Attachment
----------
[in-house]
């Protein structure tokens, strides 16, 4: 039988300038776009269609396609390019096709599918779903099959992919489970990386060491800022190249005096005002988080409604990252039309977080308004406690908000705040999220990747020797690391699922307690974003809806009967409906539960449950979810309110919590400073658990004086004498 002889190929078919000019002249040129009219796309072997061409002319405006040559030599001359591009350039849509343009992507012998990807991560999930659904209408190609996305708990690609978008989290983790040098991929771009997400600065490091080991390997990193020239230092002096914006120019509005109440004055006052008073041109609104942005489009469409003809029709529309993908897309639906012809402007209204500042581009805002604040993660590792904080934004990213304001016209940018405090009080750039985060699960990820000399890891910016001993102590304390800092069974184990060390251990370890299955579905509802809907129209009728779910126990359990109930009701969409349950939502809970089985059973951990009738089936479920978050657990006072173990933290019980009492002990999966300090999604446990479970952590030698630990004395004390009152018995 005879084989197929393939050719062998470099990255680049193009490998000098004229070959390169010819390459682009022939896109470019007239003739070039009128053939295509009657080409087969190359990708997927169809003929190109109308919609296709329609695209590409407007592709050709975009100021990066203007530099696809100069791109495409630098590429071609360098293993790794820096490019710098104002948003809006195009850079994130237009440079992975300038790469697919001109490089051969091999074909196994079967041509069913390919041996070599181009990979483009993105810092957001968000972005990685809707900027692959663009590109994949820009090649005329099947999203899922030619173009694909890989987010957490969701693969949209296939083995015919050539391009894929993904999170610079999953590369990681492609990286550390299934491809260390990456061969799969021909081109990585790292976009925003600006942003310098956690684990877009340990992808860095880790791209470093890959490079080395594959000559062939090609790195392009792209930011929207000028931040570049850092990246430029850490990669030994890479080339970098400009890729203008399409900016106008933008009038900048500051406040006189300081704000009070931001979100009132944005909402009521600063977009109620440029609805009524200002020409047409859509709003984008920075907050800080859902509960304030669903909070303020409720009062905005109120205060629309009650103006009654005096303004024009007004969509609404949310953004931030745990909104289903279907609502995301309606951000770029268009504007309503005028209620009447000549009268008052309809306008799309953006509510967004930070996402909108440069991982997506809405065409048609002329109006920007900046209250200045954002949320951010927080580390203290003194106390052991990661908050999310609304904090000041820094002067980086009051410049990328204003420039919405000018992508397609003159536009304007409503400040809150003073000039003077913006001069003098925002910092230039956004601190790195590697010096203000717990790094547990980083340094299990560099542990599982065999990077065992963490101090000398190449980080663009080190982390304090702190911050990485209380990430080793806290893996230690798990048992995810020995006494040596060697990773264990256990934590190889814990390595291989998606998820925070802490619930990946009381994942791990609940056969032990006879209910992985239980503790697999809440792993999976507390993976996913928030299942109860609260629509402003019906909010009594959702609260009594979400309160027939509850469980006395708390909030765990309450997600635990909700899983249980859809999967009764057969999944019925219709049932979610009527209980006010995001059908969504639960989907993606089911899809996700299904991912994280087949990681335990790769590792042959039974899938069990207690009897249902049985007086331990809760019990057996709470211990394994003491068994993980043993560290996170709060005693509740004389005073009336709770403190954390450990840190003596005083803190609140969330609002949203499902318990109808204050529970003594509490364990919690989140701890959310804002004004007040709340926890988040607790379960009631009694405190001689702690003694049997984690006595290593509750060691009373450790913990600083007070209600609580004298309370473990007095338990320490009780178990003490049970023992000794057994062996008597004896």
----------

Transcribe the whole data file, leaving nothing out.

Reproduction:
[in-house]
């Protein structure tokens, strides 16, 4: 039988300038776009269609396609390019096709599918779903099959992919489970990386060491800022190249005096005002988080409604990252039309977080308004406690908000705040999220990747020797690391699922307690974003809806009967409906539960449950979810309110919590400073658990004086004498 002889190929078919000019002249040129009219796309072997061409002319405006040559030599001359591009350039849509343009992507012998990807991560999930659904209408190609996305708990690609978008989290983790040098991929771009997400600065490091080991390997990193020239230092002096914006120019509005109440004055006052008073041109609104942005489009469409003809029709529309993908897309639906012809402007209204500042581009805002604040993660590792904080934004990213304001016209940018405090009080750039985060699960990820000399890891910016001993102590304390800092069974184990060390251990370890299955579905509802809907129209009728779910126990359990109930009701969409349950939502809970089985059973951990009738089936479920978050657990006072173990933290019980009492002990999966300090999604446990479970952590030698630990004395004390009152018995 005879084989197929393939050719062998470099990255680049193009490998000098004229070959390169010819390459682009022939896109470019007239003739070039009128053939295509009657080409087969190359990708997927169809003929190109109308919609296709329609695209590409407007592709050709975009100021990066203007530099696809100069791109495409630098590429071609360098293993790794820096490019710098104002948003809006195009850079994130237009440079992975300038790469697919001109490089051969091999074909196994079967041509069913390919041996070599181009990979483009993105810092957001968000972005990685809707900027692959663009590109994949820009090649005329099947999203899922030619173009694909890989987010957490969701693969949209296939083995015919050539391009894929993904999170610079999953590369990681492609990286550390299934491809260390990456061969799969021909081109990585790292976009925003600006942003310098956690684990877009340990992808860095880790791209470093890959490079080395594959000559062939090609790195392009792209930011929207000028931040570049850092990246430029850490990669030994890479080339970098400009890729203008399409900016106008933008009038900048500051406040006189300081704000009070931001979100009132944005909402009521600063977009109620440029609805009524200002020409047409859509709003984008920075907050800080859902509960304030669903909070303020409720009062905005109120205060629309009650103006009654005096303004024009007004969509609404949310953004931030745990909104289903279907609502995301309606951000770029268009504007309503005028209620009447000549009268008052309809306008799309953006509510967004930070996402909108440069991982997506809405065409048609002329109006920007900046209250200045954002949320951010927080580390203290003194106390052991990661908050999310609304904090000041820094002067980086009051410049990328204003420039919405000018992508397609003159536009304007409503400040809150003073000039003077913006001069003098925002910092230039956004601190790195590697010096203000717990790094547990980083340094299990560099542990599982065999990077065992963490101090000398190449980080663009080190982390304090702190911050990485209380990430080793806290893996230690798990048992995810020995006494040596060697990773264990256990934590190889814990390595291989998606998820925070802490619930990946009381994942791990609940056969032990006879209910992985239980503790697999809440792993999976507390993976996913928030299942109860609260629509402003019906909010009594959702609260009594979400309160027939509850469980006395708390909030765990309450997600635990909700899983249980859809999967009764057969999944019925219709049932979610009527209980006010995001059908969504639960989907993606089911899809996700299904991912994280087949990681335990790769590792042959039974899938069990207690009897249902049985007086331990809760019990057996709470211990394994003491068994993980043993560290996170709060005693509740004389005073009336709770403190954390450990840190003596005083803190609140969330609002949203499902318990109808204050529970003594509490364990919690989140701890959310804002004004007040709340926890988040607790379960009631009694405190001689702690003694049997984690006595290593509750060691009373450790913990600083007070209600609580004298309370473990007095338990320490009780178990003490049970023992000794057994062996008597004896």